Waiting times in accident and emergency departments in England have fallen to their worst levels in more than a decade, with just 92.6% of patients being seen within four hours.
NHS England released records showing it has failed to meet the target of seeing 95% of patients within the time limit as the government admitted there was a “huge amount of pressure” on the health service.
British health secretary Jeremy Hunt said hospital bosses feel that they are “running just to keep still” to cope with rising demand.
He told the BBC Radio 4 Today programme: “There is a huge amount of pressure, that’s absolutely clear.
“I think we also have to recognise, despite the particular pressures, despite the major incidents – and you always get some major incidents at this time of year — that the NHS is continuing to see in A&E departments nine out of 10 people within the four-hour target.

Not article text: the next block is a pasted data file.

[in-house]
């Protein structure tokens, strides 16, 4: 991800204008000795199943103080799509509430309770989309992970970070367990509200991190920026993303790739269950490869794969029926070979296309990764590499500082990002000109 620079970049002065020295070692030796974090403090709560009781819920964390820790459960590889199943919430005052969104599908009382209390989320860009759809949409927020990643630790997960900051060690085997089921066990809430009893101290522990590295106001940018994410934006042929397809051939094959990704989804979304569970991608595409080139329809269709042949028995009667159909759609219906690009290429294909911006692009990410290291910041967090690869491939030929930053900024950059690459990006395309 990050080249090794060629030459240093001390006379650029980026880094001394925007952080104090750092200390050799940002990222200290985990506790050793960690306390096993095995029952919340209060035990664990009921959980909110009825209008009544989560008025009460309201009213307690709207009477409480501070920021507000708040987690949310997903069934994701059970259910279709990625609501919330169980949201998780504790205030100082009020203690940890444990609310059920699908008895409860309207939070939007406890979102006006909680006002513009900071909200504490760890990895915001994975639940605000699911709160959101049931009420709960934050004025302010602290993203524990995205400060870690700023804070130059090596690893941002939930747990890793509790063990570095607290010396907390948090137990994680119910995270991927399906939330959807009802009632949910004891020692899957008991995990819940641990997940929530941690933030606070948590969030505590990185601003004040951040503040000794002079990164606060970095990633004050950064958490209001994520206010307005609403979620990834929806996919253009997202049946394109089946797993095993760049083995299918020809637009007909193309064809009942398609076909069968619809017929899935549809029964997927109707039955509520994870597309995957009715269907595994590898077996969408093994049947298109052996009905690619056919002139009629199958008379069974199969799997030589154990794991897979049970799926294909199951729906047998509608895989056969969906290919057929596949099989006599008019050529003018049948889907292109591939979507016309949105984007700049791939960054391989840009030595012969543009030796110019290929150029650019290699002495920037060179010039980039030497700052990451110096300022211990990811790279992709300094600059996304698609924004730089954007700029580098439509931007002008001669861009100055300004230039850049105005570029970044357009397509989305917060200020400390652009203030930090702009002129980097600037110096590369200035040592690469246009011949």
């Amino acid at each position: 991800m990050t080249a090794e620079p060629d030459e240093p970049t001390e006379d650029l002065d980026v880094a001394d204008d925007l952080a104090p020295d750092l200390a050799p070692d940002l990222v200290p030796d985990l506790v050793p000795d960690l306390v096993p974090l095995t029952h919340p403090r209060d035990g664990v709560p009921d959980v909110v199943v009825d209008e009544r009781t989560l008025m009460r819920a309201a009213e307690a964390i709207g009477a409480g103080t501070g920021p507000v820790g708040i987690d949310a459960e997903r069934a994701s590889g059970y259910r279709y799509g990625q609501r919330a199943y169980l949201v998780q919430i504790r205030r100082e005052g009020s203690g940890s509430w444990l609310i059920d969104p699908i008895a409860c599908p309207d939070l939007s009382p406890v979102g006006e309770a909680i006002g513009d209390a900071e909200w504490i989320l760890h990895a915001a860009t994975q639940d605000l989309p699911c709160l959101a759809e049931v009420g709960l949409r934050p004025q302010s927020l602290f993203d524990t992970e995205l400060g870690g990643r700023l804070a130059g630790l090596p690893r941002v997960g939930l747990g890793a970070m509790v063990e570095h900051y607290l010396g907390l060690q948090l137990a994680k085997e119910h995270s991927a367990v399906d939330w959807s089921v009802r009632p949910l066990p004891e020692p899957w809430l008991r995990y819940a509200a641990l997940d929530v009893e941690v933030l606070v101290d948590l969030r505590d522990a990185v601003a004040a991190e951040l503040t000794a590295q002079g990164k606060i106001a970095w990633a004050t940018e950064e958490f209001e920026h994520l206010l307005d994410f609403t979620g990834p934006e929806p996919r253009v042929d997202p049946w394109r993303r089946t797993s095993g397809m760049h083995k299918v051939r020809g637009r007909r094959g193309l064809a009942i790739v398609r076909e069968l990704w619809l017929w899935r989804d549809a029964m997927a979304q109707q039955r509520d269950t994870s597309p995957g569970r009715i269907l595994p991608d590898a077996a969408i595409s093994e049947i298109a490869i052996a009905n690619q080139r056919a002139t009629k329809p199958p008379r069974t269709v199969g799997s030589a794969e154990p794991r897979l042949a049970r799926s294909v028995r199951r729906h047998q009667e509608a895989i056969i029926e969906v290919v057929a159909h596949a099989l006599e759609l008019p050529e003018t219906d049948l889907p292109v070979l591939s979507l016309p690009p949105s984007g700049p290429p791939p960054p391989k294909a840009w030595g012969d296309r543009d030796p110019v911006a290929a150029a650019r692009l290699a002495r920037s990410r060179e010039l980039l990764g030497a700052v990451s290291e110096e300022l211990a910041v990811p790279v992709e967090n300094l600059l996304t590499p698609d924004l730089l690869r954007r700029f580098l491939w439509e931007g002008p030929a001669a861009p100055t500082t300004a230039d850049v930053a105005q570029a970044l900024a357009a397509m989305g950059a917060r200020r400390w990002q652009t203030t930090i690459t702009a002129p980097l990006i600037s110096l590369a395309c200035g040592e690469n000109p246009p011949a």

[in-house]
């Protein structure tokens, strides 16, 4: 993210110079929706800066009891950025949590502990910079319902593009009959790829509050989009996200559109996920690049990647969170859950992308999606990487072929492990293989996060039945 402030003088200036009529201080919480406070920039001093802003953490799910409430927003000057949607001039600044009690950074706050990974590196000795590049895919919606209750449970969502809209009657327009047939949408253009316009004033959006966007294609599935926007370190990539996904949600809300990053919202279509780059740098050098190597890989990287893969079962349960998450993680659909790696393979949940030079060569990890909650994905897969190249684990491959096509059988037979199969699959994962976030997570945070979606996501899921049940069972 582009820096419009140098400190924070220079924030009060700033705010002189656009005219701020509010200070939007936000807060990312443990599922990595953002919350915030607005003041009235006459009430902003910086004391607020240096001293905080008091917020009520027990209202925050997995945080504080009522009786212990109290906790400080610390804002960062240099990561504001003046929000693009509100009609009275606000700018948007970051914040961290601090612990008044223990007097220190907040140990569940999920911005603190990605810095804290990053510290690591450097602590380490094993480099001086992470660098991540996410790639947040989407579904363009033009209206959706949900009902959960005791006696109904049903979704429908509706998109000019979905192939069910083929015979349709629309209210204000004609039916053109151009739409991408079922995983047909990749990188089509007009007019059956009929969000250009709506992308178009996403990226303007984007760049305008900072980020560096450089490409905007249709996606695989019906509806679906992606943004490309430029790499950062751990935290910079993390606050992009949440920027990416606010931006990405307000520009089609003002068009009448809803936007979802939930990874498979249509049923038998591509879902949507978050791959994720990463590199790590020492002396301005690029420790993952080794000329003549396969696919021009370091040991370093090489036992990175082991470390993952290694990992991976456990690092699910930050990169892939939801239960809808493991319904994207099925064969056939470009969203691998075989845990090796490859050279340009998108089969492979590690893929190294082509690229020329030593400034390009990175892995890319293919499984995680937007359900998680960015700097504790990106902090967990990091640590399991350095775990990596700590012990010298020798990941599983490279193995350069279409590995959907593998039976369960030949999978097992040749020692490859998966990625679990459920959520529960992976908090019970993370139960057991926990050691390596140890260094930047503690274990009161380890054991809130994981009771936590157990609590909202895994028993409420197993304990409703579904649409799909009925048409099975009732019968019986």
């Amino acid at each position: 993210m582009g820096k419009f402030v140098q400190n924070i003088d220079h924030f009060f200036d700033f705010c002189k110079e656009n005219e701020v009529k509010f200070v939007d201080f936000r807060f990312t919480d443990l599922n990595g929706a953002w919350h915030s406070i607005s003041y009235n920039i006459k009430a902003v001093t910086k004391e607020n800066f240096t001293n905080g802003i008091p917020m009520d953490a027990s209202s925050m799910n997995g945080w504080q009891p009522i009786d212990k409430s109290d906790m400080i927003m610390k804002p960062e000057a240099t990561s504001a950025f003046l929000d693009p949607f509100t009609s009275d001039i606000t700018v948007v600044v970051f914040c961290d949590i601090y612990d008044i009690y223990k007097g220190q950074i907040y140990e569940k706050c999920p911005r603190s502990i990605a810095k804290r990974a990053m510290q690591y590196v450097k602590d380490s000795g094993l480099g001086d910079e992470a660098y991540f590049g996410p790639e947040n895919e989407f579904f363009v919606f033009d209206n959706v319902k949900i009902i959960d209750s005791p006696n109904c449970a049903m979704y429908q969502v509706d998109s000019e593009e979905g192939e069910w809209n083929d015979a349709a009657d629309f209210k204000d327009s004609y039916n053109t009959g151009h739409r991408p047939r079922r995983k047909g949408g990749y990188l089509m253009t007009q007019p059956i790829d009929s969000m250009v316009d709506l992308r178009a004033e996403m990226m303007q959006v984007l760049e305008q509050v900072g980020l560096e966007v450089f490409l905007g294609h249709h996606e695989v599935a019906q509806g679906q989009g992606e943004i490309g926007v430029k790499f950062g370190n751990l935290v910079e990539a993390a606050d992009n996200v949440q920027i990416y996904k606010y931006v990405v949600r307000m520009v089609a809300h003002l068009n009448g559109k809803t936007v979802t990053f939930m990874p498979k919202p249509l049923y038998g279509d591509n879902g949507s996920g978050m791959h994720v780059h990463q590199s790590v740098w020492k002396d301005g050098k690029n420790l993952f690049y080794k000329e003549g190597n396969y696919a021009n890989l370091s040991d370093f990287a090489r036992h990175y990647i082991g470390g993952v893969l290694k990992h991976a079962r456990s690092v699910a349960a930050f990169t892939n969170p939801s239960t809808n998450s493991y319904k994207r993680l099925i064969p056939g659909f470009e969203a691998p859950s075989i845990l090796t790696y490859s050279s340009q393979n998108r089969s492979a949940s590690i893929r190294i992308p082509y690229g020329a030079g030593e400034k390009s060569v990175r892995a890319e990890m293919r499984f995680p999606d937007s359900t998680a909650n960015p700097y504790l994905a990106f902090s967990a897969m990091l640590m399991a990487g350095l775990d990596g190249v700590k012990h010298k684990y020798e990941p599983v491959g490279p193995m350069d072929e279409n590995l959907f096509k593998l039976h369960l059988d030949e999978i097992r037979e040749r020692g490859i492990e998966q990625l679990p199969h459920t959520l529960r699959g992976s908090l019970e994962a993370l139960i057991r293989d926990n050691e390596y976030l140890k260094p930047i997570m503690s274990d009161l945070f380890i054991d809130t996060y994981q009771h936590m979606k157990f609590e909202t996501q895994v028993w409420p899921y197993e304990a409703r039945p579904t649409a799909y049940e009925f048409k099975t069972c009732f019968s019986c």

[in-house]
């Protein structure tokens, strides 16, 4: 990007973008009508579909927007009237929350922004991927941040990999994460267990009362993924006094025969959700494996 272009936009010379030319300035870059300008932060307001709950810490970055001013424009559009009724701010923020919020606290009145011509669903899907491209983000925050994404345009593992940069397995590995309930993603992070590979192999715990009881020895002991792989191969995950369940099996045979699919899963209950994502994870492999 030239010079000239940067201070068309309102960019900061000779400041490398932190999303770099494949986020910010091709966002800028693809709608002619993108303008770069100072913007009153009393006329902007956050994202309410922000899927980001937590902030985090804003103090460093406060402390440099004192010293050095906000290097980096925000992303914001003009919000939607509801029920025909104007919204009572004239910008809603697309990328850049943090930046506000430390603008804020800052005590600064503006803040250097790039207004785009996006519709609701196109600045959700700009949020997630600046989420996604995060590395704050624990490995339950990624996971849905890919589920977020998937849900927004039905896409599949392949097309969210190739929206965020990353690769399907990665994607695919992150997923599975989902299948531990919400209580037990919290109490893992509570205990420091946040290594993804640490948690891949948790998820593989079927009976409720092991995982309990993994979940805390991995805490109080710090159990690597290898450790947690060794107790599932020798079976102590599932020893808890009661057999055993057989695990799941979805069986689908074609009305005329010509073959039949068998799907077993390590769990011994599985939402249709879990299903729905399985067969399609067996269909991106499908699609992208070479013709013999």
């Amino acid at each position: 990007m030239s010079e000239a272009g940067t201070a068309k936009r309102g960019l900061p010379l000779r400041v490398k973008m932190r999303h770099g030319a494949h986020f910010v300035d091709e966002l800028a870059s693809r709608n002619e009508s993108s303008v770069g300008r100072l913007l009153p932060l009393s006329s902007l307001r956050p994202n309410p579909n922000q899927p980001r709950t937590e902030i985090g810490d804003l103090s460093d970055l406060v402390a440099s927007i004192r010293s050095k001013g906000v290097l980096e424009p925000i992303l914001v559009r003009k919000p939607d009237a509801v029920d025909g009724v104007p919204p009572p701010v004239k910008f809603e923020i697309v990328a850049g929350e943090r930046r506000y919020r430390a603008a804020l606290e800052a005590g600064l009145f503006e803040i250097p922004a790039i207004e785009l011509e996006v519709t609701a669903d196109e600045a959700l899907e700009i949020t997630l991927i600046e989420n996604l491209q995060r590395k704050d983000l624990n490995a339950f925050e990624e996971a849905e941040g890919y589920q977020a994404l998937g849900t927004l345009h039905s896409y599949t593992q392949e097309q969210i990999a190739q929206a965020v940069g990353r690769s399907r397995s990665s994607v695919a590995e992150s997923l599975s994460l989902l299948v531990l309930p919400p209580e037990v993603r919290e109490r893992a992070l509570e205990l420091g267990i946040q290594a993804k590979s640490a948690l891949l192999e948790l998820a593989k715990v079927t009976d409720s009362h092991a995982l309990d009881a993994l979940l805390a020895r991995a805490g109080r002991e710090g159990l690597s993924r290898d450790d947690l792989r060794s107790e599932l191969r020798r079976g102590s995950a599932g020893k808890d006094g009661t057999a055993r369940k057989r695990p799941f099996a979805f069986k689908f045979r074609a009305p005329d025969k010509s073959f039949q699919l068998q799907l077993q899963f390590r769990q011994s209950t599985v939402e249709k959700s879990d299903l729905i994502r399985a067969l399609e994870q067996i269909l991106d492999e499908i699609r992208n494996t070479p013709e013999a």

“That is actually better than any other country in the world that measures these things.”
It is a marked fall on the worst performance recorded since the current government came to power of 94.1% at the start of 2013 and is the lowest recorded over the last 10 years.
When broken down, the quarterly records show that England’s major A&E departments fared even worse, with fewer than nine in 10 patients — 88.9% — being seen within the target.
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